AS Boris Johnson took to his feet for Prime Minister’s Questions on Wednesday, I switched off the wireless and went outside to survey my tadpoles. Thanks to them (and their canny mums) the garden pond now contains a pleasing probability of new life, development and progress.

Even the feistiest session of PMQs contains none of these things.

Let the rhetoric not fool anyone.

Scotland, democracy, independence and our precious belief in these goals are all going nowhere fast at Westminster.

No matter the speakers’ verbal skills, the insults chosen, the scornful parallels drawn, the emotional hurt to constituents carefully described – no matter what or how well opposition leaders perform, nothing happens.

READ MORE: Can Boris Johnson survive today's vote on whether he lied to the Commons?

In a few weeks’ time, when froglets are louping all over my bit of North Fife, Boris Johnson will still be at the despatch box – lying, provoking, trivialising, distracting and soaking up attention from supporters and critics alike, like the political life-giving oxygen it has become. Why put ourselves through it?

So yesterday I didn’t. It may seem a very minor thing, but for a political columnist not listening to PMQs is a major step. After all we’re led to believe that despite his Commons’ apology, the Partygate fine (with more likely on the way) means Boris Johnson is on the ropes.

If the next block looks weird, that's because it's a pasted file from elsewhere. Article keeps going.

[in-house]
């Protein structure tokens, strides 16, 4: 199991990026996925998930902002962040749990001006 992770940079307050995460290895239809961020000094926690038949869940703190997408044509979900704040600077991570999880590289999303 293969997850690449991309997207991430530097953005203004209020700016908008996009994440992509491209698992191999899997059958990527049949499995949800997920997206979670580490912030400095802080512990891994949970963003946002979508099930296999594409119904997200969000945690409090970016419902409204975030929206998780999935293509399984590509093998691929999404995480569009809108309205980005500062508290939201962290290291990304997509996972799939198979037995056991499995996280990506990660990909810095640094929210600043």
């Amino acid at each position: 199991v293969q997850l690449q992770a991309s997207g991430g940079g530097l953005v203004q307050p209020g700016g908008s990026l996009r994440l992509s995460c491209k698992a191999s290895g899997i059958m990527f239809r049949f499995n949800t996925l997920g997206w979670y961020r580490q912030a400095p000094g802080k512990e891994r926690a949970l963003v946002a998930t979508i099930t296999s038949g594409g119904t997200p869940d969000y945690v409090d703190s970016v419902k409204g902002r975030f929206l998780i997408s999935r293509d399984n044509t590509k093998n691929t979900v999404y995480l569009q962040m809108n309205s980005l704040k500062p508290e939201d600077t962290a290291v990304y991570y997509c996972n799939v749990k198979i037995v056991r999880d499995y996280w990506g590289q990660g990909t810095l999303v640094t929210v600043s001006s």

So, doubtless, the eyes of other political commentators were on the Prime Minister yesterday, as he faced the renewed onslaught of Messers Starmer and Blackford, before jetting off on a conveniently arranged trip to India which means Labour’s contempt vote today will be directed at an empty chair.

But really what difference will it actually make? What difference did the Tuesday “apology” statement and debate make? There was praise for strongly delivered opposition speeches which managed to avoid the “ungentlemanly” accusation of lying – but afterwards Boris Johnson was as untouchable as before.

So why tune in?

It only encourages a man who exists to be the centre of attention and seems to have convinced all political opponents, that some well-crafted parliamentary moment will be his downfall. It won’t.

What will happen – as voters keep watching this pointless, parliamentary charade – is serious disillusionment and frustration. Especially for Yessers.

The National: Prime Minister Boris Johnson